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THE CALL OF CTHULHU

Updated: Apr 21

Written in the summer of 1926, The Call of Cthulhu was first published in the pulp magazine Weird Tales in February 1928. It is the only story written by Lovecraft in which the extraterrestrial entity Cthulhu himself makes a major appearance. The story is written in a documentary style, with three independent narratives linked together by the device of a narrator discovering notes left by a deceased relative.


The first seed of the story's first chapter The Horror in Clay came from one of Lovecraft's own dreams he had in 1919, which he described briefly in two different letters sent to his friend Rheinhart Kleiner on May 21 and December 14, 1920. In the dream, Lovecraft is visiting an antiquity museum in Providence, attempting to convince the aged curator there to buy an odd bas-relief Lovecraft himself had sculpted, who initially scoffs at him for trying to sell something recently made to a museum of antique objects. Lovecraft then remembers himself answering the curator with the response


"Why do you say that this thing is new? The dreams of men are older than brooding Egypt or the contemplative Sphinx, or garden-girdled Babylon, and this was fashioned in my dreams."


This can be compared to what the character of Henry Anthony Wilcox tells the main character's uncle while showing him his sculpted bas-relief for help in reading hieroglyphs on it which came through Wilcox's own fantastical dreams:


"It is new, indeed, for I made it last night in a dream of strange cities; and dreams are older than brooding Tyre or the contemplative Sphinx, or garden-girdled Babylon."


Lovecraft then used this for a brief synopsis of a new story outlined in his own Commonplace Book at first in August 1925, which developed organically out of the idea of what the bas-relief in the dream actually might have depicted. In a footnote for his writing down of his own dream, Lovecraft then finished with the suggestion "Add good development & describe nature of bas-relief" to himself for future reference.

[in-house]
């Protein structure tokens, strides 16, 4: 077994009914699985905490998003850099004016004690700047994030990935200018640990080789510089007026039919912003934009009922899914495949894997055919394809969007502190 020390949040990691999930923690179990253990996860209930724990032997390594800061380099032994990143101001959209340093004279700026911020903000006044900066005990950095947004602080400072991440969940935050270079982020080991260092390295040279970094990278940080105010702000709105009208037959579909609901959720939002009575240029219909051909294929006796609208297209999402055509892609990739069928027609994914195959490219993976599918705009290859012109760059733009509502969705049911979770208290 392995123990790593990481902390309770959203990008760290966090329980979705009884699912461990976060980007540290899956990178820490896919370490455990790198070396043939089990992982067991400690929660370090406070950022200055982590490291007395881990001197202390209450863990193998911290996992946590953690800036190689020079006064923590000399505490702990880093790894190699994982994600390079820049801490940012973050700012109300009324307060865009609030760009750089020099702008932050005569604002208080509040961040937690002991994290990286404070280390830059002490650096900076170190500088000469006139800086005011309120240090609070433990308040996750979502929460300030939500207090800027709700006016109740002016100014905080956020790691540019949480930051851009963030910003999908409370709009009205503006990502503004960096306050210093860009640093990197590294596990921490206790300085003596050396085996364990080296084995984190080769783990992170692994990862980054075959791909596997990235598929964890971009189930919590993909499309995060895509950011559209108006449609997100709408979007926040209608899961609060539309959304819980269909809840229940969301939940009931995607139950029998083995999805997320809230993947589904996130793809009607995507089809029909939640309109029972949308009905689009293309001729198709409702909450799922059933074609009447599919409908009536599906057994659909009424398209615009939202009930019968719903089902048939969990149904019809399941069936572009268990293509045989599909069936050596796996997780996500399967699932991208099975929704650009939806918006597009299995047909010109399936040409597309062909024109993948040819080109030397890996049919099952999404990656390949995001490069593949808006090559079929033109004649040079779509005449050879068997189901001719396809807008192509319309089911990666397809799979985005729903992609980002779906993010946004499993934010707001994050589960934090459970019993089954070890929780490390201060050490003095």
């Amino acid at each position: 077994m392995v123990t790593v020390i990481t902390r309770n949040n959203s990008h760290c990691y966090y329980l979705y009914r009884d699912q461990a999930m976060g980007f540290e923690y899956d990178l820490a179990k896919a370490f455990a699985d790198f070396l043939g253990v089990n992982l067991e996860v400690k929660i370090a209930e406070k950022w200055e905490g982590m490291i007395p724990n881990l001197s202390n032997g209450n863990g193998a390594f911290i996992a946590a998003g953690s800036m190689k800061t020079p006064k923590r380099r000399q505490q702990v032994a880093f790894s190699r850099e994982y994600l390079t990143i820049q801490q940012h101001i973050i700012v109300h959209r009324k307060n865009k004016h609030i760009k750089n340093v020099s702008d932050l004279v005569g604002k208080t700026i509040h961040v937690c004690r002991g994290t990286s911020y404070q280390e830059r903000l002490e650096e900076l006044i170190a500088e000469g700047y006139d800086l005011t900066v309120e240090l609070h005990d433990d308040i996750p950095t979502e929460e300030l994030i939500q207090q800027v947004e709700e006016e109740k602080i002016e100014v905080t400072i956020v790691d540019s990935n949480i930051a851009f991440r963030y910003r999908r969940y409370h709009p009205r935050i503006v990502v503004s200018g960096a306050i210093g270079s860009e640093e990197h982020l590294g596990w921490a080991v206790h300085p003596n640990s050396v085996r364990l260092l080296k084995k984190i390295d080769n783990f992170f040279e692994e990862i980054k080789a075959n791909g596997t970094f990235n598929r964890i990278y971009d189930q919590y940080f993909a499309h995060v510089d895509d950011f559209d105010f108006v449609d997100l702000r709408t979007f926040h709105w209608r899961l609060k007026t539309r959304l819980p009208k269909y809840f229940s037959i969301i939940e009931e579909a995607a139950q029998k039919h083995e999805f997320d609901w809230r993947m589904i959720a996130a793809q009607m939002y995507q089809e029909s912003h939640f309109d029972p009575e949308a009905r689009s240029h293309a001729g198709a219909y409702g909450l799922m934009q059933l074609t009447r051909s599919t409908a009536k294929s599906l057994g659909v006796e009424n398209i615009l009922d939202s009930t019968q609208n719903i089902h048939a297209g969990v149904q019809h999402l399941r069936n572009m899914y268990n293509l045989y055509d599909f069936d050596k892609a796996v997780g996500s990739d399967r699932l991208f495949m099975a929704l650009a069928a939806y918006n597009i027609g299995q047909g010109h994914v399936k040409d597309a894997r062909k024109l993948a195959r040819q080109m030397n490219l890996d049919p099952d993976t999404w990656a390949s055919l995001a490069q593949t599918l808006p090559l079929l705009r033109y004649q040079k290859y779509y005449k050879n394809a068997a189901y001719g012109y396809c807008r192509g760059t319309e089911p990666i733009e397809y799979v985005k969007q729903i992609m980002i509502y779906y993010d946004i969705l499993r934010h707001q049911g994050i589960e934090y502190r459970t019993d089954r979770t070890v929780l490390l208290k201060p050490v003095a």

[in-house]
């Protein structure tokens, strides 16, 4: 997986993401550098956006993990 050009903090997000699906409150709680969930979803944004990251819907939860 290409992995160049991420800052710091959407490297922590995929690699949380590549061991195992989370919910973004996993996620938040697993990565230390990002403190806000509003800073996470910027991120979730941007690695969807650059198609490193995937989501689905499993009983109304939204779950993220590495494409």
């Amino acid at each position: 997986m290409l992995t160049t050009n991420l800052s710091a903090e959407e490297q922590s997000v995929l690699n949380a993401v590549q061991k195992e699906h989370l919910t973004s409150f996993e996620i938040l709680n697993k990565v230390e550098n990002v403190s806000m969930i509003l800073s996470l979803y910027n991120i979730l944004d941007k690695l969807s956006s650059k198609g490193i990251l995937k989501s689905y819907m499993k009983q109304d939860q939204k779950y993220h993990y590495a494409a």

FLEUR-DE-LYS STUDIO

DATE(S) VISITED: OCT 29, 2016
LOCATION: PROVIDENCE, RI
MAP

His card bore the name of Henry Anthony Wilcox, and my uncle had recognized him as the youngest son of an excellent family slightly known to him, who had latterly been studying sculpture at the Rhode Island School of Design and living alone at the Fleur-de-Lys Building near that institution. - HPL ~ The Call of Cthulhu


 

WILLIAMS STREET

DATE(S) VISITED: OCT 29, 2016
LOCATION: PROVIDENCE, RI
MAP

The professor had been stricken whilst returning from the Newport boat; falling suddenly, as witnesses said, after having been jostled by a nautical-looking negro who had come from one of the queer dark courts on the precipitous hillside which formed a short cut from the waterfront to the deceased‘s home in Williams Street. Physicians were unable to find any visible disorder, but concluded after perplexed debate that some obscure lesion of the heart, induced by the brisk ascent of so steep a hill by so elderly a man, was responsible for the end. At the time I saw no reason to dissent from this dictum, but latterly I am inclined to wonder—and more than wonder. - HPL ~ The Call of Cthulhu


 

WATERMAN STREET

DATE(S) VISITED: OCT 28, 2016
LOCATION: PROVIDENCE, RI
MAP

On March 23d, the manuscript continued, Wilcox failed to appear; and inquiries at his quarters revealed that he had been stricken with an obscure sort of fever and taken to the home of his family in Waterman Street. He had cried out in the night, arousing several other artists in the building, and had manifested since then only alternations of unconsciousness and delirium. - HPL ~ The Call of Cthulhu



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